Main Features

First, let us recognize that ambiguity is pervasive in social, business, and political life.  Ambiguous signals and communication have many pro-social functions: keeping our options open, saving face, avoiding insult or offense, optimistic interpretation of events, and so on.  They are especially prevalent in the lead-up to major commitments -- romance+marriage in personal life and big ticket sales in commercial life.

Most of the time, ambiguity has a smoothing effect.  It reduces the probability of extreme/rare events because of the flexibility of action and response associated with ambiguous signals.  Therefore, most people would not associate ambiguous signals with any type of "Black Swan" phenomena.

But when tied to "large opposing forces", things change and that's why this deserves to be a separate type of Black Swan.  Ambiguous signals become dangerous when they are linked to cataclysmic processes via certain types of reasoning processes.  It's not rational vs. biased.  Instead, it's committed self-confidence vs. self-aware fallibility. In committed self-confidence, there is lack of attention or awareness that one might be mis-perceiving the signals, combined with a strategic preference for precautionary aggressiveness.  "Shoot first, ask questions later".


Military forces leading to total war are the obvious case, and most common in history.   But we are now in a new age -- the Cyber Age!  (Yes.  I said it. Cyber)  Here are some cyber examples.
  • Offensive cyber capabilities -- By "offensive" I mean everything from "hack back" to punitive or disabling cyber attacks on critical infrastructure. If it becomes common for nation states and various non-nation actors to develop and deploy offensive capabilities, they everyone faces the strategic dilemma as to when and how much to deploy/trigger each capability.  This depends critically on the ability of each actor to detect and accurately interpret a wide variety of signals and evidence related to normal and abnormal activity, including breach events, threat actor attribution, signs of escalation, and so on.  These are all swimming in ambiguity, including intentional ambiguity (spoofing, camouflage, etc.)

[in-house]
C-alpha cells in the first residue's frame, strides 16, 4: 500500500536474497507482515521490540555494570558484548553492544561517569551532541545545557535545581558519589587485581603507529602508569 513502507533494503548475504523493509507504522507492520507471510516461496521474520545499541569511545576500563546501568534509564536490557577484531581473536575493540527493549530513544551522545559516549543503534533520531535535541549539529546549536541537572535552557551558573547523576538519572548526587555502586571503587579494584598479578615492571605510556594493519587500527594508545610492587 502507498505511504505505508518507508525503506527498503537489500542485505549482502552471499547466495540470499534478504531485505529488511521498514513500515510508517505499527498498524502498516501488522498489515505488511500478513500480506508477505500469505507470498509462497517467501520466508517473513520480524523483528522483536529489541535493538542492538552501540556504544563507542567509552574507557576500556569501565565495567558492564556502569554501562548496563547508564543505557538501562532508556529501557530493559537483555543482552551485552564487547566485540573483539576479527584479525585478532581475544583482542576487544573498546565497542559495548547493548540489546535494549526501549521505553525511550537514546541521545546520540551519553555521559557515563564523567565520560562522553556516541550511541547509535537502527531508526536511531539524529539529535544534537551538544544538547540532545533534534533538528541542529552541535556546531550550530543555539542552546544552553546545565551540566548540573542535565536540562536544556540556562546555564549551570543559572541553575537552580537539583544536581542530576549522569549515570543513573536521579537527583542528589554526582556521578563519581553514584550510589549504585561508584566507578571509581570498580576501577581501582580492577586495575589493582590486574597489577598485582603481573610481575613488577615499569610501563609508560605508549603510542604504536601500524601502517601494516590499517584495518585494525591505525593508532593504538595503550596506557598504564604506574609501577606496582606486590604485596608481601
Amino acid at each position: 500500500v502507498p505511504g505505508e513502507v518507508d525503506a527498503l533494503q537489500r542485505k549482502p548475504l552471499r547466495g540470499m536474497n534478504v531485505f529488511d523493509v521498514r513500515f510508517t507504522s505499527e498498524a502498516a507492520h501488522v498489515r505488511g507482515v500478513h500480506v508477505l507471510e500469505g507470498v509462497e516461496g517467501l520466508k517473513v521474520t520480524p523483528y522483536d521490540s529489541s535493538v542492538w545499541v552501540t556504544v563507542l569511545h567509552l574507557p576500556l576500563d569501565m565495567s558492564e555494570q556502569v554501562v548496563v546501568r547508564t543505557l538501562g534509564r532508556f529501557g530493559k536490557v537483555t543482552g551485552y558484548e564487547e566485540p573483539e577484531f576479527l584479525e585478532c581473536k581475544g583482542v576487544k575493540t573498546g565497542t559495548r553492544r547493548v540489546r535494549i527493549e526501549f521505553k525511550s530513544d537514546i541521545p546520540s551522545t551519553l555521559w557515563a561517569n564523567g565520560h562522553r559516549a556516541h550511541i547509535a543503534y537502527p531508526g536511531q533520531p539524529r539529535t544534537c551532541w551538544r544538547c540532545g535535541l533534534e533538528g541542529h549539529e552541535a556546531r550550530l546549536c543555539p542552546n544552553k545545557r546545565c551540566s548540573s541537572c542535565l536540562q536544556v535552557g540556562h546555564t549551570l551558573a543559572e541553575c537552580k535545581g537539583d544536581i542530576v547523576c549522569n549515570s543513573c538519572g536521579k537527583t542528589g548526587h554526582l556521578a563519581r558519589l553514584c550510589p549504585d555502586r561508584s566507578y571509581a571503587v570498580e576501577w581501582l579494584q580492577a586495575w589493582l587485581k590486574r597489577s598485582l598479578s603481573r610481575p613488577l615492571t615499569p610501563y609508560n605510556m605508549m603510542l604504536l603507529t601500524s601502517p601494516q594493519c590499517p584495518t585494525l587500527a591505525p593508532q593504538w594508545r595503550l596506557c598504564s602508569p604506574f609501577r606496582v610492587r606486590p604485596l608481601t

• Remote kill switches -- What if Internet of Things (IOT) makers build "remote kill switches" in their devices? After all, we'd like to prevent our toaster, pacemaker, automobile, or drone from doing harm in the case when it starts malfunctioning catastrophically.  Are there scenarios where one or more IOT manufacturers decide to remotely kill at the same time?  What if their monitoring instruments make it appear that some threat actor(s) are making self-driving cars intentionally crash into crowds of people?  Out of an abundance of caution, they might remotely kill the IOT devices to cut off the apparent disaster as it is unfolding.  But maybe the threat actor is only spoofing the signals because they pwned the monitoring devices and infrastructure.  Or maybe it's the precautionary action of some other IOT device system owner that is causing your monitoring system to go bonkers.  I could go on but you get the idea.

How to Cope with Swan of No-Swan

It would be good to decouple the generating process if possible.  Avoid the arms race to begin with.  (Give peace a chance!)

Absent that, the best antidote is to treat evidence and signals pluralistically, which means avoiding the tendency to commit to one interpretation or another too early.  This is very hard to do within one person or even one cohesive team. It's easier to assign different "lenses" to different people or teams who then proceed with their analysis and decision recommendations independently.

Finally, the decision makers who can "pull the trigger" should seek strategy alternatives to the preference for precautionary aggressiveness ("Shoot first, ask questions later").  While decision makers may feel like this is their only choice (and it may be), there is great advantage if more flexible alternatives can be found.